The last day of October and we’re sailing northwesterly into November. This morning, half sleepy-eyed and messy-haired, shipmates gathered on the aloha deck, sipping their morning coffee as the sun shone brightly on their backs. The port side fishing line became taut and Abbey, of North Carolina, jumped up with excitement and began hauling in the line. Fish on! And it’s not even 0730. She hauled the fish in and Braham, of Texas, gaffed the wahoo and together they lifted the fish onto deck. All before breakfast was served!
Being nearly a week out at sea, we’re plowing through our to do lists. Rigger Abbey works on end for ending the monomoy’s boat falls. The boat falls are the two tackles that are hooked to the boat, one at the bow, one at the stern to haul it up into the davits. End for ending the lines essentially means switching the ends of the lines, as one end is attached to a shackle that then immediately follows through a three-part block, attaches to the davit and runs down to deck. Abbey is switching the end that is attached to the shackle with the bitter end that is hauled on to hoist the boat. By doing so, this distributes the wear and tear of the line.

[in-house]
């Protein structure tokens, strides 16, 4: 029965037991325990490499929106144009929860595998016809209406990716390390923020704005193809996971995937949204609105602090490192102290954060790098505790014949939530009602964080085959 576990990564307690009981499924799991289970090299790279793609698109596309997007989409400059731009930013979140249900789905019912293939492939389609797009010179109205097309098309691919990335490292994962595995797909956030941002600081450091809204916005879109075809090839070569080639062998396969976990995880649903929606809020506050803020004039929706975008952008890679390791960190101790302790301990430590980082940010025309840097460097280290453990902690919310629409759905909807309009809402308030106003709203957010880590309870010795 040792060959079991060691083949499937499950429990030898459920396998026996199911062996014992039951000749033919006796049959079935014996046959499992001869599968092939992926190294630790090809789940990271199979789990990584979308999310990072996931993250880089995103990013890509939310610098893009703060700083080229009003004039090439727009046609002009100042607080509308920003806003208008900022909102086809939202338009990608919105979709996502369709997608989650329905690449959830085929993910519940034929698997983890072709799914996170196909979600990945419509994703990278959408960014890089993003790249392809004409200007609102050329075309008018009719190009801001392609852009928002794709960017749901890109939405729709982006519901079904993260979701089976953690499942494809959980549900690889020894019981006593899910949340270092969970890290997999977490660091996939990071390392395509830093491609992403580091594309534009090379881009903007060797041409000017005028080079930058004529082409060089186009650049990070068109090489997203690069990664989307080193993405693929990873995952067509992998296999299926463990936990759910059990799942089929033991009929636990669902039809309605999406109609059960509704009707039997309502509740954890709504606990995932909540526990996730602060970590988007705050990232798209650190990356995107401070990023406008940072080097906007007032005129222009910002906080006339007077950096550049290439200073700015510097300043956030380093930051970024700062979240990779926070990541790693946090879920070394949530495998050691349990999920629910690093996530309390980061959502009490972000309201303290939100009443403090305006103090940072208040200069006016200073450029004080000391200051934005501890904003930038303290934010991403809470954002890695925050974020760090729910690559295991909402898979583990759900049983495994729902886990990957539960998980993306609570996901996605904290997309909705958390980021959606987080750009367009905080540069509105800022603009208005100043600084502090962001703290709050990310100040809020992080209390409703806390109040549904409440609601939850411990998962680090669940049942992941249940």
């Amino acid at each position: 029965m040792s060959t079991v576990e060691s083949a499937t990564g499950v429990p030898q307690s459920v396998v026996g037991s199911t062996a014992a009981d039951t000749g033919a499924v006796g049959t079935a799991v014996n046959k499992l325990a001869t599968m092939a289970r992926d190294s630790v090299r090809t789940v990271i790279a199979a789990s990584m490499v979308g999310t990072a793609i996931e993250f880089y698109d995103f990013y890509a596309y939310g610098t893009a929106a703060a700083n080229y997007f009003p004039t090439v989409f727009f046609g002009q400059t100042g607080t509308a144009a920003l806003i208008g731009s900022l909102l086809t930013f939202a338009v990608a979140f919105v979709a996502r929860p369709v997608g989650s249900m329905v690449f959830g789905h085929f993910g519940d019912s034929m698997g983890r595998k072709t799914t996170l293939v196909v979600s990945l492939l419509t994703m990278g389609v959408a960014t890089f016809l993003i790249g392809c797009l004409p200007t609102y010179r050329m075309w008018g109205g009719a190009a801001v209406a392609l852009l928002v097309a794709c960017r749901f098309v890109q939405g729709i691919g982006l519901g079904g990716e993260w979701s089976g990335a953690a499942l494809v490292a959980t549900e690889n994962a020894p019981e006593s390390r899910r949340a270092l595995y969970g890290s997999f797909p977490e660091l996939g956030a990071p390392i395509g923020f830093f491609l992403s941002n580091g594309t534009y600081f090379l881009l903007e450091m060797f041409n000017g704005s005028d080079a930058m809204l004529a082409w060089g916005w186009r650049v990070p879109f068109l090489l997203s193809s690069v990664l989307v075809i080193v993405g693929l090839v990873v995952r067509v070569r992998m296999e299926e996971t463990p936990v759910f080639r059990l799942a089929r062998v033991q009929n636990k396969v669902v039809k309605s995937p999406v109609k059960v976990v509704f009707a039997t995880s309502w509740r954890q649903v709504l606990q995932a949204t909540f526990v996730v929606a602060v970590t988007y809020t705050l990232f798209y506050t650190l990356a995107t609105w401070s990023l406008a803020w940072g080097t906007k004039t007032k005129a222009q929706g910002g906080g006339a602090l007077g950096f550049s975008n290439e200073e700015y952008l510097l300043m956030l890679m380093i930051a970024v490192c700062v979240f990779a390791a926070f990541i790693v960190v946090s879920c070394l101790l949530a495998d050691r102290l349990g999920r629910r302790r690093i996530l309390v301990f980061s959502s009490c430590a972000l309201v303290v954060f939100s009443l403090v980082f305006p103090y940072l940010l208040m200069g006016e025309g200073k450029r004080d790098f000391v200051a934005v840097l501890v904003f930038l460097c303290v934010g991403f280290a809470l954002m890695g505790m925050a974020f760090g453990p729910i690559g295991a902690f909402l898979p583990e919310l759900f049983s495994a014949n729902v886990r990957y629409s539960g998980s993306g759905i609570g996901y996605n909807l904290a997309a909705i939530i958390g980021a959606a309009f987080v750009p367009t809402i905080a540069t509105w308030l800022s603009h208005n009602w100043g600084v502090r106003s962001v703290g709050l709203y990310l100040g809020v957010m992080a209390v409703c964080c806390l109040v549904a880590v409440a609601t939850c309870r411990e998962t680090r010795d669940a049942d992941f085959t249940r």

Dustin, of Nova Scotia, works on the foc’sle head, replacing the fish tackle’s chafe gear that has completely worn away where it rests on the forward pin rail. The sailmakers, John and Kirsten, along with helpers, Kimba, John-Boy and Annie, stitch away at the new spanker cloths and sew grommets into the new main topmast staysail. Whilst members of the on-duty watch paint the bottle screws on the mainmast rigging, Colin scrapes the old varnish off of the starboard forward pin rail that secures the sheets for the head rig.
On today’s notice board it has been announced that next week, weather permitting, we will have a farewell to the South Pacific celebration! The South Pacific is held dear to the hearts of Picton Castle crew. After sailing this ocean, experiencing the islands first hand and meeting the beautiful people, Picton Castle itself begins to make more sense. Our ship has many ancestors that embody her, and the South Pacific is a big part of what makes the ship what she is. We will miss the pleasant crystal blue seas, the food; breadfruit and fresh coconuts, her gentle winds and the people who’ve we’ve been so immensely lucky to have met. Thank you South Pacific, let’s enjoy the last few days together.
Date: Wednesday, October 31, 2018
Noon Position: 14°40.6′ S x 157°18.6′ E
Course + Speed: NW + 5.3 kts
Wind direction + Force: ESE + 4
Swell Height + Direction: 2m + ESE
Weather: Sunny, hot
Day’s Run: 125 nm
Passage Log: 127.2 nm
Distance to Port: 855 nm
Voyage: 10960.9 nm
Sails Set: All square sails, flying jib, main topmast stays’l, mizzen topmast stays’l